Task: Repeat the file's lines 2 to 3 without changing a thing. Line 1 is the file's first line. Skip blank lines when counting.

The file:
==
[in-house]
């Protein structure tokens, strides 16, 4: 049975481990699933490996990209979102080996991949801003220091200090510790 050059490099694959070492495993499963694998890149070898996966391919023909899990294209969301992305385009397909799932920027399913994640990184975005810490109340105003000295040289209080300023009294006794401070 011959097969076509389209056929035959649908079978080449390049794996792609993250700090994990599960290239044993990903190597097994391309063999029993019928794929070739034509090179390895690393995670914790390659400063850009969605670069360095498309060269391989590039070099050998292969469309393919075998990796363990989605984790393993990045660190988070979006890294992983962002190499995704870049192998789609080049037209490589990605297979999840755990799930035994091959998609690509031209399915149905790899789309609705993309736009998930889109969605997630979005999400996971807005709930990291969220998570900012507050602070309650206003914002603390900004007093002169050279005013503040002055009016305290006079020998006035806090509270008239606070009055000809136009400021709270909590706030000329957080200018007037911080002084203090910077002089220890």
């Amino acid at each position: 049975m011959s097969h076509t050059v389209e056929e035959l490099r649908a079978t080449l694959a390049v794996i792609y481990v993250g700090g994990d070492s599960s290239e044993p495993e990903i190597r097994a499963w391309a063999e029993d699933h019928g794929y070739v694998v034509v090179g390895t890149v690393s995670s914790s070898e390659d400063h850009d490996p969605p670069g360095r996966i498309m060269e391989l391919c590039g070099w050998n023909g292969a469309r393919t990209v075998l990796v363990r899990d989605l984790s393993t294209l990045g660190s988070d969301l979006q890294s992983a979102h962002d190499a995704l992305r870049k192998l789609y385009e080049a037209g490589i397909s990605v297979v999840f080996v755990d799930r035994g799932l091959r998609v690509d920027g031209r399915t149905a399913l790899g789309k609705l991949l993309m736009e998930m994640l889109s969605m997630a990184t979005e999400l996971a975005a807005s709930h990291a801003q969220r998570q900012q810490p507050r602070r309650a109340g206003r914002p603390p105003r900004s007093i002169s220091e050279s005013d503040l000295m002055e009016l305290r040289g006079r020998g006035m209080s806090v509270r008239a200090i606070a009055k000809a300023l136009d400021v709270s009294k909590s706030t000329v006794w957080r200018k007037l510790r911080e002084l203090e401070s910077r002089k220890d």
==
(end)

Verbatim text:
């Protein structure tokens, strides 16, 4: 049975481990699933490996990209979102080996991949801003220091200090510790 050059490099694959070492495993499963694998890149070898996966391919023909899990294209969301992305385009397909799932920027399913994640990184975005810490109340105003000295040289209080300023009294006794401070 011959097969076509389209056929035959649908079978080449390049794996792609993250700090994990599960290239044993990903190597097994391309063999029993019928794929070739034509090179390895690393995670914790390659400063850009969605670069360095498309060269391989590039070099050998292969469309393919075998990796363990989605984790393993990045660190988070979006890294992983962002190499995704870049192998789609080049037209490589990605297979999840755990799930035994091959998609690509031209399915149905790899789309609705993309736009998930889109969605997630979005999400996971807005709930990291969220998570900012507050602070309650206003914002603390900004007093002169050279005013503040002055009016305290006079020998006035806090509270008239606070009055000809136009400021709270909590706030000329957080200018007037911080002084203090910077002089220890």
């Amino acid at each position: 049975m011959s097969h076509t050059v389209e056929e035959l490099r649908a079978t080449l694959a390049v794996i792609y481990v993250g700090g994990d070492s599960s290239e044993p495993e990903i190597r097994a499963w391309a063999e029993d699933h019928g794929y070739v694998v034509v090179g390895t890149v690393s995670s914790s070898e390659d400063h850009d490996p969605p670069g360095r996966i498309m060269e391989l391919c590039g070099w050998n023909g292969a469309r393919t990209v075998l990796v363990r899990d989605l984790s393993t294209l990045g660190s988070d969301l979006q890294s992983a979102h962002d190499a995704l992305r870049k192998l789609y385009e080049a037209g490589i397909s990605v297979v999840f080996v755990d799930r035994g799932l091959r998609v690509d920027g031209r399915t149905a399913l790899g789309k609705l991949l993309m736009e998930m994640l889109s969605m997630a990184t979005e999400l996971a975005a807005s709930h990291a801003q969220r998570q900012q810490p507050r602070r309650a109340g206003r914002p603390p105003r900004s007093i002169s220091e050279s005013d503040l000295m002055e009016l305290r040289g006079r020998g006035m209080s806090v509270r008239a200090i606070a009055k000809a300023l136009d400021v709270s009294k909590s706030t000329v006794w957080r200018k007037l510790r911080e002084l203090e401070s910077r002089k220890d």